M. V. Ramana

Articles by M. V. Ramana

1 May 2014

Many countries have long pursued fast neutron breeder reactors, which create more fissile fuel than they consume, because of the expectation that the world will run out of the low-cost uranium used for fuel in most commercial nuclear power reactors.

13 January 2014
AfricaAmericasAsiaEurope/RussiaMiddle East

Five minutes is too close

Lawrence M. KraussLynn EdenRobert RosnerAlexander GlaserEdward "Rocky" Kolb Leon LedermanRamamurti RajaramanM. V. RamanaElizabeth J. WilsonRichard C. J. SomervilleSivan KarthaJennifer SimsRod Ewing

A careful review of threats leads the Bulletin's Science and Security Board to conclude that the risk of civilization-threatening technological catastrophe remains high, and that the hands of the Doomsday Clock should therefore remain at five minutes to midnight.

1 November 2013

India’s government has extremely lofty ambitions for future nuclear energy generation, but the author argues that the poor economics of such generation, among other reasons, will not allow those to be realized.

14 January 2013

An open letter to President Obama: The time on the Doomsday Clock is five minutes to midnight

Robert SocolowThomas RosenbaumLynn EdenRod EwingAlexander GlaserSivan KarthaEdward "Rocky" Kolb Leon LedermanRamamurti RajaramanM. V. RamanaRobert RosnerJennifer SimsRichard C. J. SomervilleElizabeth J. Wilson

Editor's note: Founded in 1945 by University of Chicago scientists who had helped develop the first atomic weapons in the Manhattan Project, the Bulletin of the Atomic Scientists subsequently created the Doomsday Clock in 1947 using the imagery of apocalypse (midnight) and the contemporary idiom of nuclear explosion (countdown to zero), to convey threats to humanity and the planet.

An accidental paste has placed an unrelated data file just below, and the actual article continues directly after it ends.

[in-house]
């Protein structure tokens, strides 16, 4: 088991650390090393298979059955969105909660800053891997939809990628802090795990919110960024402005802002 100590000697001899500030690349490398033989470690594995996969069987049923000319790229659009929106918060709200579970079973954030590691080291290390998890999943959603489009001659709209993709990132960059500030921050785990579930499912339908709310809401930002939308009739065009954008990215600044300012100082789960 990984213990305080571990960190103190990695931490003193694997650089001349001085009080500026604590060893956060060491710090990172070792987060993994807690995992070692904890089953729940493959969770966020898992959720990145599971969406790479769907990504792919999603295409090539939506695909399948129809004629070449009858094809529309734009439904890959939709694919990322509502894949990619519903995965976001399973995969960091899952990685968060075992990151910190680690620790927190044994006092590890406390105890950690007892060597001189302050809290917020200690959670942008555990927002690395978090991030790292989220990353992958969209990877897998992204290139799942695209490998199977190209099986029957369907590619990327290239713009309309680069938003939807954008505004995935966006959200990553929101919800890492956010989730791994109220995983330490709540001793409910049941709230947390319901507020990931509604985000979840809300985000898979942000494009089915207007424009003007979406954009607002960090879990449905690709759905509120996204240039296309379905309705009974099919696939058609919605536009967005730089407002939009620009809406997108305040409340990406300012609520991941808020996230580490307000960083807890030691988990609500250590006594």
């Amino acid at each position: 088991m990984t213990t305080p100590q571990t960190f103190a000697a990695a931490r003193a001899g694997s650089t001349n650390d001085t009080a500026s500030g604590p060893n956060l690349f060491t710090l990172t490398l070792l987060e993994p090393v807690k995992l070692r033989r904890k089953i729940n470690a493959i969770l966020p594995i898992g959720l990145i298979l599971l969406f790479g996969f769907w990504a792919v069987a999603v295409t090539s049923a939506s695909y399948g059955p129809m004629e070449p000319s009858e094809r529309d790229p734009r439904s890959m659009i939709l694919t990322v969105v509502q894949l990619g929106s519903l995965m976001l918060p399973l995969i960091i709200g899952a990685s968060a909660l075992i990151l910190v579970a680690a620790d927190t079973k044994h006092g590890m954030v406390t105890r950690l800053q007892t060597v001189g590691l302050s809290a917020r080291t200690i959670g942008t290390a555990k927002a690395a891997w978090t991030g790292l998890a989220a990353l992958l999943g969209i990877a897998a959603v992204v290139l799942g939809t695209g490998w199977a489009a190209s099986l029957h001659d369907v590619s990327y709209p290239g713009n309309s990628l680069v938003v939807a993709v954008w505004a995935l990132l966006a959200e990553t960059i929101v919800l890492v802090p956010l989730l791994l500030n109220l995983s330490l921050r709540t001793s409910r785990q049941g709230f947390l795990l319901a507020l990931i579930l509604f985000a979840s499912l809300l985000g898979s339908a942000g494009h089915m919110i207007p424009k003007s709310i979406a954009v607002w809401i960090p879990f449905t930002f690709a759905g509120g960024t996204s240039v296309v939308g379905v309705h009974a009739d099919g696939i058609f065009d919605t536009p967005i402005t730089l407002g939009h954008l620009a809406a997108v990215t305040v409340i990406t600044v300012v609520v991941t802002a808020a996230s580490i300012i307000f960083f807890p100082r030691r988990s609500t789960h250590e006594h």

10 May 2012

Flight from disarmament

M. V. Ramana

Editor's note: This article is largely drawn from Ramana's featured piece in the report "Assuring Destruction Forever," edited by Ray Acheson and published in April 2012 byReaching Critical Will.

3 August 2011

Nuclear power and the public

M. V. Ramana

On April 10 of this year, nearly a month after a disastrous earthquake and tsunami struck Japan, thousands of protesters took to the streets of Tokyo, calling for an end to nuclear power. In the city's Koenji neighborhood, a large group of mostly younger protesters, many in costume, chanted and banged drums. In Shiba Park, an older and more sober group demanded the closure of the Hamaoka nuclear power plant, located near a fault line about 200 kilometers (125 miles) southwest of Tokyo.


1 July 2011
The nuclear energy issue
27 June 2011

Managing nuclear spent fuel: Policy lessons from a 10-country study

Harold FeivesonZia MianM. V. RamanaFrank von Hippel

The International Panel on Fissile Materials (IPFM) is in the process of finalizing an analysis of the policy and technical challenges faced internationally over the past five decades by efforts at long-term storage and disposal of spent fuel from nuclear power reactors. These challenges have so far prevented the licensing of a geological spent fuel repository anywhere in the world.

20 April 2011

Beyond our imagination: Fukushima and the problem of assessing risk

M. V. Ramana

The risk-assessment method that engineers currently use to predict the probability of a severe nuclear accident is unreliable and creates a false sense of security.